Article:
"fell the honor of being the first Orthodox bishop of London. Taking into
      consideration the political importance of London, the ecclesiastical
      troubles among the people of England and the tendency within the Church of
      England towards drawing nearer to Orthodoxy, this Russian Orthodox bishop's
      cathedra was especially important."


      On the Sunday of All Saints, June 30, 1929, Archimandrite Nicholas was
      consecrated as the first bishop of London since the division of the
      Churches in 1054. Metropolitan Anthony of blessed memory came from distant
      Serbia for the consecration, as did Archbishop Seraphim of Western Europe
      and Archbishop Feofan of Kursk and Oboyan, Bishop Tikhon of Berlin and
      Germany, Hieromonk Feodosii, the cell-attendant of the First Hierarch;
      Mitred Protopriest Vasily Vinogradov from Brussels, Protopriest V. Timofeev
      of Paris and Hierodeacon Ioannikii of Bulgaria.


      Vladyka Feofan brought with him the Kursk-Root Icon of the Mother of God.
      The solemn service of the gathered bishops before the miracle-working icon,
      and the rare event?the consecration of a bishop?drew a great number of
      Orthodox faithful, clergymen from the Church of England and others. The
      large cathedral was filled to capacity. Reading on the kliros was a
      psalm-reader from Tsarist Russia, Foka Feodorovich Volkovsky. Present in
      the church was Grand Duchess Ksenia Aleksandrovna, sister of Tsar-Martyr
      Nicholas II.


      Upon the entrusting to Bishop Nicholas of the episcopal staff, Vladyka
      Anthony said: "The instructions are given to you from above on this day of
      your consecration that you must be in this life not only an Orthodox
      servant of God, but a servant of Russia, sharing the highest sympathies
      with our Russian people, her pious love for the saints, something the
      Protestants do not understand, saying that Russians, by venerating saints,
      diminish thereby the glory of Christ. For Christ Himself gave this firm
      foundation for this, saying, 'And the glory which thou gavest me I have
      given them' (John 17:22). Yet being a Christian and a Russian patriot, you
      are of course far from that sinful chauvinism being committed by all the
      nations now calling themselves Christian, even, alas, Orthodox peoples. We
      can boldly state that only the Russian people, in their finest individuals,
      can accommodate universal love with patriotism and looks upon these two
      lofty concepts as not being mutually exclusive, but mutually infused in
      each other.


      "..The Lord sent you the fate to begin your archpastoral service in the
      country of a people who have many educated sons among them who possess
      heartfelt love for our people and our faith. I have become convinced of the
      latter having spent several days in the newly-established Anglican Abbey
      'Our House.' There I was consoled to see the profound and fervent piety of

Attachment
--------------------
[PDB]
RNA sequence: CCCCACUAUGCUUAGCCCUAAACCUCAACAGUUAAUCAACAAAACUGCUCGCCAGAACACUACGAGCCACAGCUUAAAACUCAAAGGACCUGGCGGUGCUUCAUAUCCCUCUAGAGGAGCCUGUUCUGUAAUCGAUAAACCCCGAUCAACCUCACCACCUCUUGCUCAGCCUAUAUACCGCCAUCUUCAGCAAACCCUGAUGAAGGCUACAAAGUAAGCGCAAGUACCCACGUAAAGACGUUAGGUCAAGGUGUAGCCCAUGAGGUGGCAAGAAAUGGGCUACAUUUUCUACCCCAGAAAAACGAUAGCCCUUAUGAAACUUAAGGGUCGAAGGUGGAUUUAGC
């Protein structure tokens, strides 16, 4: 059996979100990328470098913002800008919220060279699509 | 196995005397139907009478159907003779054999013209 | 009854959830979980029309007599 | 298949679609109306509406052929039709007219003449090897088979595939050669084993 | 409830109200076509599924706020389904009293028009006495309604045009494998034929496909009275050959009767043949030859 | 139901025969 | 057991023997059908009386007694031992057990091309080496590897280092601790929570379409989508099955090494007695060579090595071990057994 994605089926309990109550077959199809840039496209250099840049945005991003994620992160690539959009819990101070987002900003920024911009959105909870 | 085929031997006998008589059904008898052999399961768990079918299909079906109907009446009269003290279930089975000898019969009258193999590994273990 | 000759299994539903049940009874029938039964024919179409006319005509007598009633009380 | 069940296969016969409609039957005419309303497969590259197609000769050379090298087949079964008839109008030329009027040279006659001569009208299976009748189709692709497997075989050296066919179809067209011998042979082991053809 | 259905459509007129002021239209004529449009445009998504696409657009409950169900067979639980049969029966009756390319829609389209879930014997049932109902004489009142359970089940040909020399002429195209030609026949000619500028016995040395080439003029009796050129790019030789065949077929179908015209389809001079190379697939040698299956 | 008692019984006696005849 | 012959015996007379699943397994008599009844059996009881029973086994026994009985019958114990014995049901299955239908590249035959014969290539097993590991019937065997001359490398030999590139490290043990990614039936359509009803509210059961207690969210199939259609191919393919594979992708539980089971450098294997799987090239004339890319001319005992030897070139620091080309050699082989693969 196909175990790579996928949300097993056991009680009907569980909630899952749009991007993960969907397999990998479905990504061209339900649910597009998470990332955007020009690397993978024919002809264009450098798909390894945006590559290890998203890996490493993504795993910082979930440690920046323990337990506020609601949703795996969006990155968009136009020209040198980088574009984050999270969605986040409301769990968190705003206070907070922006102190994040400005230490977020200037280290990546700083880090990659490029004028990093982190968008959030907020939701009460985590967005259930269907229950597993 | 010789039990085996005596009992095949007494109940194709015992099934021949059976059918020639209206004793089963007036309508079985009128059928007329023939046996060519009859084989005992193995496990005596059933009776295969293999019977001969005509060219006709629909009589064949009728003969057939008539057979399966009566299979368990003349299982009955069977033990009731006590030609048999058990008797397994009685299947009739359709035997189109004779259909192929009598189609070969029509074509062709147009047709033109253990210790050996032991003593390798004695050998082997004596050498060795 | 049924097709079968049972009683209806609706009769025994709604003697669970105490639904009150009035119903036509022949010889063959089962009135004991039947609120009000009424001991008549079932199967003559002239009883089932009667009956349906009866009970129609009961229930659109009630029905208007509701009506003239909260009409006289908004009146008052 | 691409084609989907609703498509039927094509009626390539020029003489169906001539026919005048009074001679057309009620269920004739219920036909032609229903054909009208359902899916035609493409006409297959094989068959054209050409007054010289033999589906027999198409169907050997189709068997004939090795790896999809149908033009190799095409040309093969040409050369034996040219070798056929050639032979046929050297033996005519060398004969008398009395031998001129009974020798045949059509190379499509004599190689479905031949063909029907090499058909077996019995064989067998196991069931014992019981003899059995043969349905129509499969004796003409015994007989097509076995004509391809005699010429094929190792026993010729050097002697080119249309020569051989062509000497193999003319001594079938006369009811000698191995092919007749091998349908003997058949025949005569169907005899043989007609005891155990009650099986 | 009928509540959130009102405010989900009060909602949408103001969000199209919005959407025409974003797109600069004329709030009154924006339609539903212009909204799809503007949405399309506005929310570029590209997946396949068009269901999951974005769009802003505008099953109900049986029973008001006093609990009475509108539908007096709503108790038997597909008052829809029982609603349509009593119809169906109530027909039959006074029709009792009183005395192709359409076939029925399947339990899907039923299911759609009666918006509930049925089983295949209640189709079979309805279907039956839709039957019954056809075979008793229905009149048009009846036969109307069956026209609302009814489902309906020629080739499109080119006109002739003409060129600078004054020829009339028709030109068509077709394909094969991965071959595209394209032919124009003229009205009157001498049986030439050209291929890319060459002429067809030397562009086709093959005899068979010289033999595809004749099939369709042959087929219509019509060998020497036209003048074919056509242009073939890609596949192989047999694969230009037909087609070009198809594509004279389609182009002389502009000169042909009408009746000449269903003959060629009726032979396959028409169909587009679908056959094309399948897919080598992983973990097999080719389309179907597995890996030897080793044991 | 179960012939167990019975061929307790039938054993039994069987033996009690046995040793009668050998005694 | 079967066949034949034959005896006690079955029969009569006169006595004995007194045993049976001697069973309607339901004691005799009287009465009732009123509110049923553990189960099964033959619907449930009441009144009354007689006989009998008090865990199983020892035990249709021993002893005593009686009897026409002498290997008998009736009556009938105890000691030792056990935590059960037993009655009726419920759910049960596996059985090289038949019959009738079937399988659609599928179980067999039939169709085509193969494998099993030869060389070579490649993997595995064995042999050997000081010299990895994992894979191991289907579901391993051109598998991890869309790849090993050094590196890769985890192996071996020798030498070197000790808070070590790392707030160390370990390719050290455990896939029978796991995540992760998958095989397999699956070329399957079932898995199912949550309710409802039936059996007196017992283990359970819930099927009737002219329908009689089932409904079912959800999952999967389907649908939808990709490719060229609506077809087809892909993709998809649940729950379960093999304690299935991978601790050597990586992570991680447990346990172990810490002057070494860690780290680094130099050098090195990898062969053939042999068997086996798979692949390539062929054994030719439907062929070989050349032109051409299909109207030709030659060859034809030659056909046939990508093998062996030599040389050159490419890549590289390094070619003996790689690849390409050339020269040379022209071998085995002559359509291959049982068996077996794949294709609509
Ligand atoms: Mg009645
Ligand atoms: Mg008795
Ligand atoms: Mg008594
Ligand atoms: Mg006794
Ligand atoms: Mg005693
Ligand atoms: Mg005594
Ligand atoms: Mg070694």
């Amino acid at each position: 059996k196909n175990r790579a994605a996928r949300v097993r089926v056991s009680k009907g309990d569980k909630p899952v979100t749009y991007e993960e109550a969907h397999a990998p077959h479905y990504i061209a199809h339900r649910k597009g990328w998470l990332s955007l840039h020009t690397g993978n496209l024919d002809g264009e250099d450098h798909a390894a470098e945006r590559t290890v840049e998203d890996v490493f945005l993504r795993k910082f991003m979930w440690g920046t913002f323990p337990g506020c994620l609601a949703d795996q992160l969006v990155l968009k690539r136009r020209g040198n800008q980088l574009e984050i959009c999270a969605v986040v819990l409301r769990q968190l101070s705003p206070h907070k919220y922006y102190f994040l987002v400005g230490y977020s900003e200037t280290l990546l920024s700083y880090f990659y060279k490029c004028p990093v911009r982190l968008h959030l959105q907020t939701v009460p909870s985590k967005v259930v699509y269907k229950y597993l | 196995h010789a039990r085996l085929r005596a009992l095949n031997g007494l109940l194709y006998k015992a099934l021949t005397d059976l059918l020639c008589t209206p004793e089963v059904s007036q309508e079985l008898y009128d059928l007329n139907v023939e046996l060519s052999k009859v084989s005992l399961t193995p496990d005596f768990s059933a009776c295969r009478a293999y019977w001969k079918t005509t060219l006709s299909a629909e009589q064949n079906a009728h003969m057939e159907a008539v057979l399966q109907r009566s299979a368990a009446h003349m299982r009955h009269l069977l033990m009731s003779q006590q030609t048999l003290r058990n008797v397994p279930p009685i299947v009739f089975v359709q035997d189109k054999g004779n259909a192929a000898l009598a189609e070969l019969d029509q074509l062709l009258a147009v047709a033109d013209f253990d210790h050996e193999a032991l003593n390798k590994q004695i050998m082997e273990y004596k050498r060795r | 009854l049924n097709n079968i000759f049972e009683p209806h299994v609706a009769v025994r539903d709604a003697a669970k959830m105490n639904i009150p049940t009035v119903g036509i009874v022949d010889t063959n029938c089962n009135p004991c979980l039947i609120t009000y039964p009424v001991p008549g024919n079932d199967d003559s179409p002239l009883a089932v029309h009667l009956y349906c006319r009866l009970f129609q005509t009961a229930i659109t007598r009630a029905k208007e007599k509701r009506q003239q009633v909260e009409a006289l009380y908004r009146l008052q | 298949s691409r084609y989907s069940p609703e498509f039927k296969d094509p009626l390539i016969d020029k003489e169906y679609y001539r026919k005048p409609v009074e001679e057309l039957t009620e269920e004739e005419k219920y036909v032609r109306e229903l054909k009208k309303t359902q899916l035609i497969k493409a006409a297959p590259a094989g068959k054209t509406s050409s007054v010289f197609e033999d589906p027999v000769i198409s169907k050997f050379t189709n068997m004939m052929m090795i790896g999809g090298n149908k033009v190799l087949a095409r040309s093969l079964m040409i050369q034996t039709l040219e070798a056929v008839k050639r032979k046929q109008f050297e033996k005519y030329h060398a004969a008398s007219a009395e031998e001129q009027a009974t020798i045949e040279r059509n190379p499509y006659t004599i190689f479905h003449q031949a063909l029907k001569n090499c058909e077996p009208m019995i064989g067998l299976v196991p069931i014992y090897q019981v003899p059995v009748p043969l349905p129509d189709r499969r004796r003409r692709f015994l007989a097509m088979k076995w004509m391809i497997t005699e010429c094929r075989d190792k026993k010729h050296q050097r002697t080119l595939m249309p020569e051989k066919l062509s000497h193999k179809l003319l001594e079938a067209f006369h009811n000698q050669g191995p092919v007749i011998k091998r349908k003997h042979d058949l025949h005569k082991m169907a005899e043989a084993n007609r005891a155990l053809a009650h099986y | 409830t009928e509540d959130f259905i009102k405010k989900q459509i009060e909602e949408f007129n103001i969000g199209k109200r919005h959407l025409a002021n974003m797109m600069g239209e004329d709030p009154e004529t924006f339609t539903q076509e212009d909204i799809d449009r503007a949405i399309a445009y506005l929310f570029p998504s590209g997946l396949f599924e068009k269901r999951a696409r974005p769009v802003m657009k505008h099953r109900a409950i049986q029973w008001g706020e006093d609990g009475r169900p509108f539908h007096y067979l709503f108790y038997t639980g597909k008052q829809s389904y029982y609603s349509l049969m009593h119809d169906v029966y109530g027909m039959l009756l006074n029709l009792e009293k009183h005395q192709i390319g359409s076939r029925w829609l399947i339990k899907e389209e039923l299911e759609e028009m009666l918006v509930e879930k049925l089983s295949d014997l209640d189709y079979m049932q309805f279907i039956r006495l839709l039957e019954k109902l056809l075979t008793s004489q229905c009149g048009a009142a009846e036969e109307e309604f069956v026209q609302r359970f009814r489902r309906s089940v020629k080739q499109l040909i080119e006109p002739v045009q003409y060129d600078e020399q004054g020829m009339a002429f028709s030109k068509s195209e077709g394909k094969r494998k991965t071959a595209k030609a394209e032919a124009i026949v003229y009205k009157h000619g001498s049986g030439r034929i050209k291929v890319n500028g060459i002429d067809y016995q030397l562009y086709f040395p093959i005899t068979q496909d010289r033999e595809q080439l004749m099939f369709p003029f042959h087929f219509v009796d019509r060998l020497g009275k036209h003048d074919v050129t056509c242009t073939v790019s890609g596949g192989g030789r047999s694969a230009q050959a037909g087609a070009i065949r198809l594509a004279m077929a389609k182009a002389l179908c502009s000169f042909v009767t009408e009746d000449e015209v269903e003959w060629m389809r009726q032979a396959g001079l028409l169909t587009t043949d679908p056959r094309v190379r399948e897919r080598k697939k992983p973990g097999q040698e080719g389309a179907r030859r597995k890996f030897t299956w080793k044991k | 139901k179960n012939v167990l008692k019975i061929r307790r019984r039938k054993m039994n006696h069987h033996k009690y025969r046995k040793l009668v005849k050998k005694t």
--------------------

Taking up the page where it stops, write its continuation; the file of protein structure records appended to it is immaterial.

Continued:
young monks and became persuaded that for them, prayer is not simply an
      assumed ceremony, but a burning cry of the soul, heatedly striving towards
      God and towards spiritual cleansing. We are also convinced of this by the
      establishment in recent years of Anglican monasteries while in other
      countries, even in Orthodox ones, monasteries and monasticism are quickly
      diminishing. And so, you must show special pastoral attention to those
      souls, especially the young souls in the Anglican Church who might wish to
      become closer acquainted with the Orthodox faith and the Orthodox Church.
      Fit them into your archpastoral heart and pray to God for the salvation,
      and for that of your own Russian people, and for those English people who
      are approaching the Orthodox Church, so that you can say that to the degree
      God granted, you were "all things to all men.


      "ЙIn this holy deed may the holy saints of God strengthen you, those who
      are glorified in the entire universe, and piously venerated by you, as a
      true Russian person and a truly believing Orthodox pastor, the new saint,
      John of Tobolsk, in whose canonization you were fortunate to participate."
      (Life of Metropolitan Anthony).


      In 1958, after many travails and difficulties, hope arrived that an
      entirely usable church would become available for rent. This was a church
      once belonging to Scottish Presbyterians, closed for services and adapted
      for use as a furniture warehouse. Its owner, an Anglican parish, rented the
      church to a commercial firm. Through the joint effort of the parishioners,
      work was done to bring the church into what proved magnificent shape. At
      the beginning of 1959, the solemn consecration of the Church of St John
      (Maximovich) took place, conducted by Bishop Nikodim of Richmond, his vicar
      and the rector of the London parish, along with representatives of all the
      Orthodox Churches in England.


      Having purchased a house with a large yard in Western London at the end of
      the 1990's, the parish began to build a splendid cathedral dedicated to the